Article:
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Historic Tiger Baseball #6--Xmas with Ty Cobb Vol. I

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Special Edition

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Christmas with Ty Cobb

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For your enjoyment during this Holiday Season, Historic Tiger Baseball will celebrate the career of the most famous Tiger player of all, Ty Cobb. Each day a different aspect of Cobb's life and times will be examined. I initially thought I would let him have his day like everyone else. But the "Georgia Peach" is just too big for only one day;

he deserves his own season.

So put on your slippers and evening jacket, cozy up next to the fire with some Couvasier, and enjoy a Christmas With Ty Cobb.

Chapter 1

The one-game strike of 1912

Taking the "cripple" to the woodshed

Claude Lueker was a low-level local politico in New York, but he and Cobb knew each other from when they were young in Georgia, and they had never got along. All game long Leuker had been merciless in the taunts he hurled at Cobb. He had derided Cobb’s hitting, laughed at his fielding and defamed him for his personal life. Then he escalated to racial slurs and finally to attacks on Cobb’s mother. Cobb took an awful lot before he charged up there but that did it. Storming into the stands, Cobb grabbed Leuker around the neck--because that’s about all there was--smashed him to the ground, then proceeded to beat the ever loving crap out of him. Before order was restored the whole Tiger team had rushed into the stands in support of Cobb. Fans and players alike pummeled each other with serious injuries incurred on both sides. It all happened in New York City. It was May 15, 1912 and it would lead to even bigger things. The next two days would prove to be crucial for baseball and would change the way the game would be played in the future.

When a fan pointed out to Cobb that Leuker was a “cripple” and had no arms, Cobb shot back that he would have beat him up even if he’d had no legs as well. The media had a field day with this of course.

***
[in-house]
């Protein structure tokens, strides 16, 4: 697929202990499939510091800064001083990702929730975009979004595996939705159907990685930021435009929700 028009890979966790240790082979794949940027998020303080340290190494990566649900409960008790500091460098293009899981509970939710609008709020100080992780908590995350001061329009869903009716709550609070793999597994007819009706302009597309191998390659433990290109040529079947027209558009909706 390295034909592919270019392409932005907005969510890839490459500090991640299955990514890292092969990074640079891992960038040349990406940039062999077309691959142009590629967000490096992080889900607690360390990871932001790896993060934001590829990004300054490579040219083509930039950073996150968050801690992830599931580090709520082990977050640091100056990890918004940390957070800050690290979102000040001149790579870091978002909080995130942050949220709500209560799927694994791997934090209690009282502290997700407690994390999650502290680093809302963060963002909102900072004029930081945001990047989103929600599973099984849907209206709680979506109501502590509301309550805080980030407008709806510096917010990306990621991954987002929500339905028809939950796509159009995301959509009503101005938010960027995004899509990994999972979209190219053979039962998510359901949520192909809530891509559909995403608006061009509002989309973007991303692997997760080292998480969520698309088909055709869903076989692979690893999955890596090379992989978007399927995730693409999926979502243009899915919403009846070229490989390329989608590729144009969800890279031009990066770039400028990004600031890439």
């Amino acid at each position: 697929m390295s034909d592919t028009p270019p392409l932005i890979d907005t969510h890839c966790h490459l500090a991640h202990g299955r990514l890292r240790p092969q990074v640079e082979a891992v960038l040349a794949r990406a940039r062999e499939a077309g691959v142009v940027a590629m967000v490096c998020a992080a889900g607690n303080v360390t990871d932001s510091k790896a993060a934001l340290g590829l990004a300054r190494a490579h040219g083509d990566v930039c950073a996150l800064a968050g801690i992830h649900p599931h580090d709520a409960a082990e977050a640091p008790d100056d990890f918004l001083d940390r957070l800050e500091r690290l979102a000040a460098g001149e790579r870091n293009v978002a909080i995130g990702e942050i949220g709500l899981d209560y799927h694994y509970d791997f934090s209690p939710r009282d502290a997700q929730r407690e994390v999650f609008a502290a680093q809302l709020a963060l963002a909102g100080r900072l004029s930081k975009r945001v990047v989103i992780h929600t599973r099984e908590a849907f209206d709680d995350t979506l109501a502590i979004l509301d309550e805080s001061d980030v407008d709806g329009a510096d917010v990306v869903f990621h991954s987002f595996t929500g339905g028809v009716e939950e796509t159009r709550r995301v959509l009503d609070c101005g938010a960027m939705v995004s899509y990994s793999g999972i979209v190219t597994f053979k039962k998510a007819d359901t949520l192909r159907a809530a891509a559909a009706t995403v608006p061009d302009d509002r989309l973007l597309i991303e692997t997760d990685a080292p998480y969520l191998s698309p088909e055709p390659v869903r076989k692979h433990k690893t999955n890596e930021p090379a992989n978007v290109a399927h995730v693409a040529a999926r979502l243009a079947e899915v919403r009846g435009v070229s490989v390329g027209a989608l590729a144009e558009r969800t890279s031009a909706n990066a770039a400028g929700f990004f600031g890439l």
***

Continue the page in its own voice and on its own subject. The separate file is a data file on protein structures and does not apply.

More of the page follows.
American League President Ban Johnson was at the game, and although the fans seated nearby sympathized with Cobb, Johnson had to do something, so he suspended Cobb indefinitely. Thursday was a travel day, and Friday the Tigers beat the hometown Philadelphia A’s 6-3 without Cobb. Before that game, the other Tigers wrote a letter to Ban Johnson saying, in effect, that while he might not be the most popular person, as a baseball player and teammate, he was the best. Then they asked Johnson to drop the suspension immediately, and if he didn’t, the undersigned players wouldn’t play in Saturday’s game.

I guess the players felt that Leuker’s calling Cobb’s mother a “father-killer” was a bit much. (Incidentally, Cobb’s mother was found innocent of murdering her husband. She claimed she killed him when he tried to get in through a window of their home and surprised her. Rumor had it that Cobb’s father had suspected her of entertaining men and had come home early from a business trip to catch her in the act. Rumor also had it that she was, and that he did.)

The players also presented Tiger management with an edict that said they would not go out on the field until Ban Johnson’s suspension of Cobb was lifted. They should have known better. Owner Frank Navin was a tough man and first and foremost a businessman. He wouldn’t cave in to threats like that. And besides, a lot of money was involved. It was made clear to Navin that if the Tigers did not show up on the field against Philadelphia he would be fined $5,000 by the League.

It was a no-brainer. Navin’s dictum was if we don’t have a team, we go out and get ourselves one. No matter where and how, we get one. Navin sat down with manager Hughie Jennings and they both decided to sign up some local talent. At first Jennings wasn’t too keen on the idea. He was a player’s manager, loved his team, and felt it was wrong to usurp the team’s wishes. His philosophy had always been that the feelings of his players should come first. However, Navin was relentless and the search was on.

Going to teams and colleges in the area they quickly signed up local players. Some of the amateurs recruited were Jim Mcgarr, Jack Coffey, Bill Leinhauser, Dan McGarvey, Aloysius Travers, Pat Meaney, and Hap Ward. Two interesting choices were Detroit coaches Jim McGuire (48) and 41 year old Joe Sugden. Coaching and participating in batting practice didn’t make up for the fact that they were out of shape and too old to participate in a Major League game.